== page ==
Bridge Building

Written by Lee Heyward on Monday, 20 March 2017. Posted in Blog

Bridge Building

Several days ago I received a letter from the Wisconsin Department of Transportation alerting me that a bridge nearby was going to be reconstructed over the course of the summer. For weeks I’ve wondered why I’ve been maneuvering around orange barrels, detours and burly construction crews busily preparing the area for this sizeable undertaking. I now know why.

Building highway bridges like these takes time, effort and energy.

While bridge building is what I have to look forward to this summer, it is also an apt metaphor to describe BrookLink’s ministry. For the past few months I have been helping ten students (5 men and 5 women) build bridges! Not a literal bridge, but a bridge of understanding through communication and preaching. You see, preaching is a lot like bridge building. I remind my students that they are building bridges between the first century world and the world of today. The proverbial bridge every preacher constructs is a means of communication between two places that would otherwise be cut off from the other—the ancient times of the Bible and the modern contemporary world. This kind of bridge enables God’s revealed truth to flow out of the Scriptures and into the lives of real men and women today.

Building communication bridges like these takes time, effort and energy.

By the time you read this letter, I will be in Prague, Czech Republic building a bridge of yet another kind. It’s called MOSTY—the Czech word for ‘bridges’. This will be my second trip to Prague in the last six months to gather with Czech, Dutch and American leaders who minister in this post-Christian-urban-European city. Our purpose: to construct ‘bridges’ that resource local churches and ministries in disciple-making and mission in the church and society.

Building relational bridges like these takes time, effort and energy.

As soon as I return home from Europe, I depart March 31st for a country in North Africa. BrookLink has been invited to help build a bridge. My longtime friend Ian Lawson and I will be teaching and training church planters from several African countries. Each devotes one year to studying the Word of God, theology, principles of church planting, and spiritual leadership. They are then commissioned and sent off to remote and oftentimes hostile regions to start churches among people groups who have never heard the name of Jesus. Imagine building a bridge to the vast numbers of people who have little knowledge of Jesus Christ.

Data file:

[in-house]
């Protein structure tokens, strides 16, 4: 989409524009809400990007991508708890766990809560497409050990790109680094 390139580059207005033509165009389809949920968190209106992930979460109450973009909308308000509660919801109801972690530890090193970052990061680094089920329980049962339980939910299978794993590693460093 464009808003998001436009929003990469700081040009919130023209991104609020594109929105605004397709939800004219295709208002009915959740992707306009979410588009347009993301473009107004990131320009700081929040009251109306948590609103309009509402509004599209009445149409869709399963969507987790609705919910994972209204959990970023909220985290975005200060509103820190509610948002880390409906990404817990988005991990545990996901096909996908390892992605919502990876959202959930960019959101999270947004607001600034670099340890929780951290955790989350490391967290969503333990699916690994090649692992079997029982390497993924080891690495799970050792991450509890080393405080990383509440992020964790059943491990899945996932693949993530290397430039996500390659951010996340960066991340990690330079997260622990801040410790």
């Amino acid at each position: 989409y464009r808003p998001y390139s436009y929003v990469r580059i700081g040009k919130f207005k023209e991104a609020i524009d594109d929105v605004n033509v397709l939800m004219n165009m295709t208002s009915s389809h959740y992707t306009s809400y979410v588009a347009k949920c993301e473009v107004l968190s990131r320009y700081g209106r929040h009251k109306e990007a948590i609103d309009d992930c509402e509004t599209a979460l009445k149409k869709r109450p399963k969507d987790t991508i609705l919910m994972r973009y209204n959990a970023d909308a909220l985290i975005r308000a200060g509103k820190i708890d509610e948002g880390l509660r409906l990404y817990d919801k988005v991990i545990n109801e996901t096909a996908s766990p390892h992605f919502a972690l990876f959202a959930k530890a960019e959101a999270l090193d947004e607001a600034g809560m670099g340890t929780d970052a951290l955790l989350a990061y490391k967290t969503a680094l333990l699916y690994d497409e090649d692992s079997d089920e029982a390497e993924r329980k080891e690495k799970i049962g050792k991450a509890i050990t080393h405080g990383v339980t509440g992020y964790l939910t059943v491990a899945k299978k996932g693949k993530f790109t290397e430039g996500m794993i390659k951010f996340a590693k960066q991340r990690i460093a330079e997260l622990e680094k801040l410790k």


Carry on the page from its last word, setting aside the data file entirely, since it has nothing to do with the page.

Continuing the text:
Building strategic bridges like these takes time, effort and energy!

Right now there are quite a few work crews preparing for the construction project near my home. No doubt when the actual bridge construction begins those numbers will swell. Why?

Building bridges takes a lot of people.

As we step into a very full spring travel season (Prague, North Africa and Democratic Republic of Congo), I am deeply thankful for the prayers, encouragement and financial support of so many!

We simply cannot build these kinds of bridges without you, so thank you!

If you do not yet give to BrookLink, or have not yet made a gift this year, I invite you to make a one-time or monthly recurring gift. It’s easy to do. Visit brooklink.org/get-involved/make-a-gift to learn how you can become a bridge-builder. Each dollar given helps build a bridge and impact lives around the world.

Ever grateful,

 

C. Lee Heyward

About the Author

Lee Heyward

Lee Heyward

Lee has traveled to more than 30 different countries teaching, equipping and encouraging church leaders. Lee holds a B.A. degree in Business from Furman University and a M.Div. and D.Min. from Trinity Evangelical Divinity School. He also serves as an adjunct professor in Practical Theology at Trinity. 

Lee is a frequent speaker at retreats, college campuses, mens events and pastors conferences around the country. Lee and his wife Terry have four grown children and reside in Germantown, Wisconsin. They enjoy traveling together and spending time with their children and grandchildren.

Read More about Lee.

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